THE GENEROUS RUNNER-UP is often remembered by companies that have granted opportunities to others. They will need other partners in the future, so consider sharing insights you were holding back even when things don't go your way. It sets you up to be remembered or referred.  

THE TRANSPARENT PARTNER is one that admits to not having all the answers or solutions. Being willing to refer or contract with expertise outside your own four walls isn't a sign of weakness. Rather it's a gesture of helpfulness that puts clients first, not your company's agenda.

There isn't an algorithm or dashboard that can measure helpfulness. In fact, it will be challenging to see the immediate ROBH -- Return on Being Helpful. But helpfulness is a gratifying way to operate on a daily basis and it tends to pay dividends in the long run.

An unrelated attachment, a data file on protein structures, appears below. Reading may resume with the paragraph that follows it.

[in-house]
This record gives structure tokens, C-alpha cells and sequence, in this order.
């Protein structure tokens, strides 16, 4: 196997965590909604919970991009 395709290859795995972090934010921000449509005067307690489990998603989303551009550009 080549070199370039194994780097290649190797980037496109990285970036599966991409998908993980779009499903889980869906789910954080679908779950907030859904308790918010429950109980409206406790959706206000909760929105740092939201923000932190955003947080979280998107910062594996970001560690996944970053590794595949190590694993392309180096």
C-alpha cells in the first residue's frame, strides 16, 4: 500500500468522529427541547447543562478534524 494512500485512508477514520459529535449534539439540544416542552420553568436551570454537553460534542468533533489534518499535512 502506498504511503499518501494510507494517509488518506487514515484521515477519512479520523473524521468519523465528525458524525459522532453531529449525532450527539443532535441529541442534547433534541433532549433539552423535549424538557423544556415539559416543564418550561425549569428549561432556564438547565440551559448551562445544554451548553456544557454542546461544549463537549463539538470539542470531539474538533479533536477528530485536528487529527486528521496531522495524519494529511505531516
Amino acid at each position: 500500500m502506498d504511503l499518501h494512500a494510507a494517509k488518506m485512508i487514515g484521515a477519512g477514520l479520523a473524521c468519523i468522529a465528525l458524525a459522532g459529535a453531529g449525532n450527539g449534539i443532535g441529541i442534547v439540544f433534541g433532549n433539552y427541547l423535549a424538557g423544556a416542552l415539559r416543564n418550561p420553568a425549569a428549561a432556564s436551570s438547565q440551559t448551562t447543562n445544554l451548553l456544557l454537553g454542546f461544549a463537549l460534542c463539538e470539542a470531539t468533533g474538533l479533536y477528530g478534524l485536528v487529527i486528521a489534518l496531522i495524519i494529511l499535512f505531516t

And yes, quarterly earnings, fundraising quotas or stiff competition can cloud the ideas and ideals surrounding purpose -- which is why organizations should take the time to consider a clear and actionable purpose that inspires and will not falter, even during challenging times. When executed well the right purpose can enhance company culture, spark innovative thinking and deepen business relationships. In essence, it can transform a company and its trajectory.

If it helps, feel free to borrow ours. One thing is for sure: you will never be criticized for being too helpful.